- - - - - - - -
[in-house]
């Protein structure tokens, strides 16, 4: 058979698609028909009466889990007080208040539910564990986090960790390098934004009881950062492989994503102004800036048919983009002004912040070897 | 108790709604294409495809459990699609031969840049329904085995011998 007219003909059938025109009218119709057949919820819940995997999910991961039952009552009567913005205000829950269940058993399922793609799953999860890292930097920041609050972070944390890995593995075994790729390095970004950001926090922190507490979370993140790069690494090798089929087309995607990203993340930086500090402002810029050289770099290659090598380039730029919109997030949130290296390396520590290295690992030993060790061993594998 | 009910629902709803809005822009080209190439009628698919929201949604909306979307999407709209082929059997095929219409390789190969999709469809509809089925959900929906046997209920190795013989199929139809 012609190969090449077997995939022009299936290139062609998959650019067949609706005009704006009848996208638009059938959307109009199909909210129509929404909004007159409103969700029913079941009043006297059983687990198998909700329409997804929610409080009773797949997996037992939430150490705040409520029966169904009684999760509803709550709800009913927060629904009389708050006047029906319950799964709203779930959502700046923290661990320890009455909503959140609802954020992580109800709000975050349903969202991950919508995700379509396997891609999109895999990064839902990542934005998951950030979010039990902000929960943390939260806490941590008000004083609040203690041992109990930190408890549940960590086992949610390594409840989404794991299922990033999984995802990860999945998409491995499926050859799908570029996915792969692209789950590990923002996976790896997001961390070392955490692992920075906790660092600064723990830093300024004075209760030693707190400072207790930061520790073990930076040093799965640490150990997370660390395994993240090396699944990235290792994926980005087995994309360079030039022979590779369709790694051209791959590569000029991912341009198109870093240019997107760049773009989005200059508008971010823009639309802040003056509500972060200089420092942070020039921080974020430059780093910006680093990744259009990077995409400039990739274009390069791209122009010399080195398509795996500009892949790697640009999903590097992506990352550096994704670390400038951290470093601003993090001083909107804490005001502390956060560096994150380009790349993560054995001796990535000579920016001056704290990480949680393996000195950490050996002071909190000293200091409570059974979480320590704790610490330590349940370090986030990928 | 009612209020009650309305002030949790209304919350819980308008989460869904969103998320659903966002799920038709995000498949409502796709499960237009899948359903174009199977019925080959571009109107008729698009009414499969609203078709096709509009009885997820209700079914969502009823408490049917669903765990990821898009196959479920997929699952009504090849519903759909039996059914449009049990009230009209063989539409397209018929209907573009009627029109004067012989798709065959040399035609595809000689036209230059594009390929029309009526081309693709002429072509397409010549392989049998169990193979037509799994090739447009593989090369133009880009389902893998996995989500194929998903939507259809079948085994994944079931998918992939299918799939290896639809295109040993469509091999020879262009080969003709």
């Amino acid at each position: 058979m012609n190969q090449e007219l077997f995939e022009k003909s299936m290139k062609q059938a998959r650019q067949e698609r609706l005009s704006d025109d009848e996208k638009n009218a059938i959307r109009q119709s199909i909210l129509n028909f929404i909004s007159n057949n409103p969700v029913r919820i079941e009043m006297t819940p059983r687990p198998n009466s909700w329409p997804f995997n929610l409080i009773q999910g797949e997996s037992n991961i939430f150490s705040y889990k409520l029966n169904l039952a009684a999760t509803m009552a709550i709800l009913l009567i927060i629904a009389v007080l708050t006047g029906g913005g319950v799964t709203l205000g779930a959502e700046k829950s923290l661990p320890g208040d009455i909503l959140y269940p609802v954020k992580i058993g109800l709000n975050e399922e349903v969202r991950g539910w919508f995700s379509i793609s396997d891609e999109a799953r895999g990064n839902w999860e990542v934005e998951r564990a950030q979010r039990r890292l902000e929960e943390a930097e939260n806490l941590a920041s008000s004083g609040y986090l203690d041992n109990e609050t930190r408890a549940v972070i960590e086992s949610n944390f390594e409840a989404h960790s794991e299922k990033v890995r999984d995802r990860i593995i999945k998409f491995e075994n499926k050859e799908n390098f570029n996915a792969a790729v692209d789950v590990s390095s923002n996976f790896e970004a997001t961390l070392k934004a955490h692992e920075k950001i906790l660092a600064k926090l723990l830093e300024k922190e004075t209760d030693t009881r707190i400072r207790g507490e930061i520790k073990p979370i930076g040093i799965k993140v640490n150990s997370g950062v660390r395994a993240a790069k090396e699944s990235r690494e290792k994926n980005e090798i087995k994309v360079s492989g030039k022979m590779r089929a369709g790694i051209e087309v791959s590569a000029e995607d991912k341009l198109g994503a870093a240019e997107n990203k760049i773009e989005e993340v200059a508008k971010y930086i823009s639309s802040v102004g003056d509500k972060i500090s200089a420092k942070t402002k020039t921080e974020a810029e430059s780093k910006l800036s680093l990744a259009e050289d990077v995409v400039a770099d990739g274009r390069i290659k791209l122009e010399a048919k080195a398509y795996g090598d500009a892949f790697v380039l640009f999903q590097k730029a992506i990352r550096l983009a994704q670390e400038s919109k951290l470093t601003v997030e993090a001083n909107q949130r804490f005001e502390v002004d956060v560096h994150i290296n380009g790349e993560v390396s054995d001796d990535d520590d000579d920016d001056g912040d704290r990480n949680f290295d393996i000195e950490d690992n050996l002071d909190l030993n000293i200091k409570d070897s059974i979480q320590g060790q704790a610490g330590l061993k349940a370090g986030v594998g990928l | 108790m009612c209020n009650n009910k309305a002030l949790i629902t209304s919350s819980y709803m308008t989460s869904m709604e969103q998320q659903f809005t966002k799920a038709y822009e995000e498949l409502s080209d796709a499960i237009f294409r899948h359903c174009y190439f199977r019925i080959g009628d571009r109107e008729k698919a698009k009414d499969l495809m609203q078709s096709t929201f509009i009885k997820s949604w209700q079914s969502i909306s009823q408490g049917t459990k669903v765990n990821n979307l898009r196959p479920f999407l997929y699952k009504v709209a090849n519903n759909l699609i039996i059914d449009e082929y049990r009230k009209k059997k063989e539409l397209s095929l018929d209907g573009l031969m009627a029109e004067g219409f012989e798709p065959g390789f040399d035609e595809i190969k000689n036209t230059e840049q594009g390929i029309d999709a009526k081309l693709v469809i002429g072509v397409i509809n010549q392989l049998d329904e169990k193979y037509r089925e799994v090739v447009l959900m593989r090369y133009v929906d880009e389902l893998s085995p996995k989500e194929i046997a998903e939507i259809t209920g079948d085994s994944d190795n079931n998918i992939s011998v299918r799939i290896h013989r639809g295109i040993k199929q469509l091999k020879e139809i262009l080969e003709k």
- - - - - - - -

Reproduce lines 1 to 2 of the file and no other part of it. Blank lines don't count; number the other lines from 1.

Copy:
[in-house]
């Protein structure tokens, strides 16, 4: 058979698609028909009466889990007080208040539910564990986090960790390098934004009881950062492989994503102004800036048919983009002004912040070897 | 108790709604294409495809459990699609031969840049329904085995011998 007219003909059938025109009218119709057949919820819940995997999910991961039952009552009567913005205000829950269940058993399922793609799953999860890292930097920041609050972070944390890995593995075994790729390095970004950001926090922190507490979370993140790069690494090798089929087309995607990203993340930086500090402002810029050289770099290659090598380039730029919109997030949130290296390396520590290295690992030993060790061993594998 | 009910629902709803809005822009080209190439009628698919929201949604909306979307999407709209082929059997095929219409390789190969999709469809509809089925959900929906046997209920190795013989199929139809 012609190969090449077997995939022009299936290139062609998959650019067949609706005009704006009848996208638009059938959307109009199909909210129509929404909004007159409103969700029913079941009043006297059983687990198998909700329409997804929610409080009773797949997996037992939430150490705040409520029966169904009684999760509803709550709800009913927060629904009389708050006047029906319950799964709203779930959502700046923290661990320890009455909503959140609802954020992580109800709000975050349903969202991950919508995700379509396997891609999109895999990064839902990542934005998951950030979010039990902000929960943390939260806490941590008000004083609040203690041992109990930190408890549940960590086992949610390594409840989404794991299922990033999984995802990860999945998409491995499926050859799908570029996915792969692209789950590990923002996976790896997001961390070392955490692992920075906790660092600064723990830093300024004075209760030693707190400072207790930061520790073990930076040093799965640490150990997370660390395994993240090396699944990235290792994926980005087995994309360079030039022979590779369709790694051209791959590569000029991912341009198109870093240019997107760049773009989005200059508008971010823009639309802040003056509500972060200089420092942070020039921080974020430059780093910006680093990744259009990077995409400039990739274009390069791209122009010399080195398509795996500009892949790697640009999903590097992506990352550096994704670390400038951290470093601003993090001083909107804490005001502390956060560096994150380009790349993560054995001796990535000579920016001056704290990480949680393996000195950490050996002071909190000293200091409570059974979480320590704790610490330590349940370090986030990928 | 009612209020009650309305002030949790209304919350819980308008989460869904969103998320659903966002799920038709995000498949409502796709499960237009899948359903174009199977019925080959571009109107008729698009009414499969609203078709096709509009009885997820209700079914969502009823408490049917669903765990990821898009196959479920997929699952009504090849519903759909039996059914449009049990009230009209063989539409397209018929209907573009009627029109004067012989798709065959040399035609595809000689036209230059594009390929029309009526081309693709002429072509397409010549392989049998169990193979037509799994090739447009593989090369133009880009389902893998996995989500194929998903939507259809079948085994994944079931998918992939299918799939290896639809295109040993469509091999020879262009080969003709």